Pastor Scott leads an afternoon Bible School lesson on David and Goliath. The bible schools had four different activities, all following the David and Goliath theme.
Pastor Scott leads an afternoon Bible School lesson on David and Goliath. The bible schools had four different activities, all following the David and Goliath theme.

Early this fall, a group of volunteers from Colorado and Ohio came together to volunteer for two weeks of work and ministry.

They gave up the comfort of air conditioners and refrigerated foods for an opportunity to help Nicaraguan communities build a pastor’s home, hear the word of God and distribute food to needy families. The team came together through the Casa Unida Foundation, an organization focused on helping the people of Nicaragua with churches, medical needs, schools and water supply and safety needs. This year, the team went to Nicaragua with the goal of building a pastor’s home in a small community.

The time is also spent holding bible schools in local communities. The programs have lessons, activities for the children and adults, and food baskets are distributed to needy families. This year the team arrived as the region was experiencing a drought. Food staples that normally cost little skyrocketed in price. Families hopeful for a bright future after buying a cow had to sell it to meet expenses. It affected the team as well because more funds were needed to purchase the food, and the more that was given, the more need that was identified.

Sometimes the team lived the New Testament story of the five loaves and two fish. What resources were availa

Gary Kreczowski shows children how to play a David and Goliath themed game of marbles where the object is to knock the "Goliath" marble out of the center with five stones.
Gary Kreczowski shows children how to play a David and Goliath themed game of marbles where the object is to knock the “Goliath” marble out of the center with five stones.

ble were stretched to beyond their limits. The work part of the project is like applying sweat equity to ministry in another part of the world. It is not about being the most skilled. The local contractors and workers know how it works best for their region. It is about working beside them, as brothers and sisters in a common cause. The cause this year was to take an empty lot near a church the Foundation assisted with a few years ago and build a pastor’s home. The community is far enough away from the nearest city it is a challenge to recruit a pastor without a home.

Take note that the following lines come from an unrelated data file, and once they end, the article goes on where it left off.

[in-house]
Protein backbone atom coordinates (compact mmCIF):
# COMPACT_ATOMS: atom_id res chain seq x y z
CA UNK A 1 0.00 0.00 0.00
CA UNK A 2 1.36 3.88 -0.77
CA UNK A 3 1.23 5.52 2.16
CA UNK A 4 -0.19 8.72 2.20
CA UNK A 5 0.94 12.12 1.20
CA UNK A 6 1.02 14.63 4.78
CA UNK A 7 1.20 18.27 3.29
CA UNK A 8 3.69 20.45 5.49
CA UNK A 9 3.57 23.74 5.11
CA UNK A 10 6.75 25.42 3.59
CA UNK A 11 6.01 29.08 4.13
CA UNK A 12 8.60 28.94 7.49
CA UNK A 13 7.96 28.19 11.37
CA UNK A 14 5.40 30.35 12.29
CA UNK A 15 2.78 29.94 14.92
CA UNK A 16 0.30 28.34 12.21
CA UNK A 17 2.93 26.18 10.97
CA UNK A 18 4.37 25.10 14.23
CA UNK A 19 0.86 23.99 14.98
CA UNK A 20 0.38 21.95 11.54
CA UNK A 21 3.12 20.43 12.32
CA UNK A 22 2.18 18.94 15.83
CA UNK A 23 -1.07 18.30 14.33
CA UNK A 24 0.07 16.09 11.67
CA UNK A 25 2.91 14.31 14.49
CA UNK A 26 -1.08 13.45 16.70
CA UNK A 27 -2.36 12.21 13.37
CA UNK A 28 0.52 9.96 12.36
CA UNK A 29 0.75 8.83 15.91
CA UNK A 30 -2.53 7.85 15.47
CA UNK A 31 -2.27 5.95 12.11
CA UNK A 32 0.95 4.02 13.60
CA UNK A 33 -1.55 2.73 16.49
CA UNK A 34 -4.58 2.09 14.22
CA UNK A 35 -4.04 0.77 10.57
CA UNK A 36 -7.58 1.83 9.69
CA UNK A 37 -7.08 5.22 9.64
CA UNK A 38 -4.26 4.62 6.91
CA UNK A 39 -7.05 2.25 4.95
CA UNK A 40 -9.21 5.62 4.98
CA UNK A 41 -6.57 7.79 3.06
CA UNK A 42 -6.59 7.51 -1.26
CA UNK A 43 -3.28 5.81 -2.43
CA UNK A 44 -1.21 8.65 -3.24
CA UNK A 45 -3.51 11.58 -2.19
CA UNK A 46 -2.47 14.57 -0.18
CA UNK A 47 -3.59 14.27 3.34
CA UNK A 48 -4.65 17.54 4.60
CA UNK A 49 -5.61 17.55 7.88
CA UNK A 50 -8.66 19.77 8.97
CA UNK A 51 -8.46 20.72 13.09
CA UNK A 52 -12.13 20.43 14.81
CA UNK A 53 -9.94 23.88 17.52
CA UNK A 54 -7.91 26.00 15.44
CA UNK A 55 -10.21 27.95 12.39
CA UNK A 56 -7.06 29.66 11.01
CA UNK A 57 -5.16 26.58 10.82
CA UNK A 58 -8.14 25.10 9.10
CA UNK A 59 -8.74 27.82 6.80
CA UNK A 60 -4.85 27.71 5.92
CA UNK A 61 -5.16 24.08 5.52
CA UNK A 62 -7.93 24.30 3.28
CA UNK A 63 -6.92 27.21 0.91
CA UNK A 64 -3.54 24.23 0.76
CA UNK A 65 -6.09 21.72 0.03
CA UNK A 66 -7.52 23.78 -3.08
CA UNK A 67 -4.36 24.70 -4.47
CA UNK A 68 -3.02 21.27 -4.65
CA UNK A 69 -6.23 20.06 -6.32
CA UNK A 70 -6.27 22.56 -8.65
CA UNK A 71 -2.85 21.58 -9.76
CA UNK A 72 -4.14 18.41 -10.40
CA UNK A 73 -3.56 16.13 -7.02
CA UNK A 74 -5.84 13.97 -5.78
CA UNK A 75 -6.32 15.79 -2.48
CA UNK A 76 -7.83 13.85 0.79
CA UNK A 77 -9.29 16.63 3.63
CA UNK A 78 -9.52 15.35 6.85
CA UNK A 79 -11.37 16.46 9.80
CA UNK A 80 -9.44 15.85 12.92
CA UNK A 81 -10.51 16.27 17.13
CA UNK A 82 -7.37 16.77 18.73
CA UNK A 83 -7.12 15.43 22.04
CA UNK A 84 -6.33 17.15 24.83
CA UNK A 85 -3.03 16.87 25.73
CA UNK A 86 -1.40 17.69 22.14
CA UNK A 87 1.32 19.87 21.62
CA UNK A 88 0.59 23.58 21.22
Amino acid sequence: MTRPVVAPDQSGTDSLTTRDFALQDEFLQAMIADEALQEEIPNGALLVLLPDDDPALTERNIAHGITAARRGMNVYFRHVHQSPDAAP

The 13 or so American volunteers grew to 20 or 30 including nearby adults and children. Children barely old enough to walk and seniors who may be great-grandparents, and all ages in between helped with the removal of top soil, refilling with the proper fill process and setting of bricks. Hard work is a way of life for these people. Casa Unida teams go to assist them, not to tell them how, or to take jobs. The two-week experience ended with about half of the exterior walls raised; not a bad effort for a collection of people from students to truck drivers.

It will be completed as more people back the effort. The next trips are planned for early 2015 and July.Volunteers help build pastor’s home Early this fall, a group of volunteers from Colorado and Ohio came together to volunteer for two weeks of work and ministry. They gave up the comfort of air conditioners and refrigerated foods for an opportunity to help Nicaraguan communities build a pastor’s home, hear the word of God and distribute food to needy families. The team came together through the Casa Unida Foundation, an organization focused on helping the people of Nicaragua with churches, medical needs, schools and water supply and safety needs. This year, the team went to Nicaragua with the goal of building a pastor’s home in a small community.

The time is also spent holding bible schools in local communities. The programs have lessons, activities for the children and adults, and food baskets are distributed to needy families. This year the team arrived as the region was experiencing a drought. Food staples that normally cost little skyrocketed in price. Families hopeful for a bright future after buying a cow had to sell it to meet expenses. It affected the team as well because more funds were needed to purchase the f

American and Nicaraguan workers dig trenches where the walls will be built of the new home.
American and Nicaraguan workers dig trenches where the walls will be built of the new home.

ood, and the more that was given, the more need that was identified. Sometimes the team lived the New Testament story of the five loaves and two fish. What resources were available were stretched to beyond their limits.

The work part of the project is like applying sweat equity to ministry in another part of the world. It is not about being the most skilled. The local contractors and workers know how it works best for their region. It is about working beside them, as brothers and sisters in a common cause.

The cause this year was to take an empty lot near a church the Foundation assisted with a few years ago and build a pastor’s home. The community is far enough away from the nearest city it is a challenge to recruit a pastor without a home. The 13 or so American volunteers grew to 20 or 30 including nearby adults and children. Children barely old enough to walk and seniors who may be great-grandparents, and all age in between helped with the removal of top soil, refilling with the proper fill process and setting of bricks. Hard work is a way of life for these people.

Casa Unida teams go to assist them, not to tell them how, or to take jobs. The two-week experience ended with about half of the exterior walls raised; not a bad effort for a collection of people from students to truck drivers. It will be completed as more people back the effort. The next trips are planned for early 2015 and summer.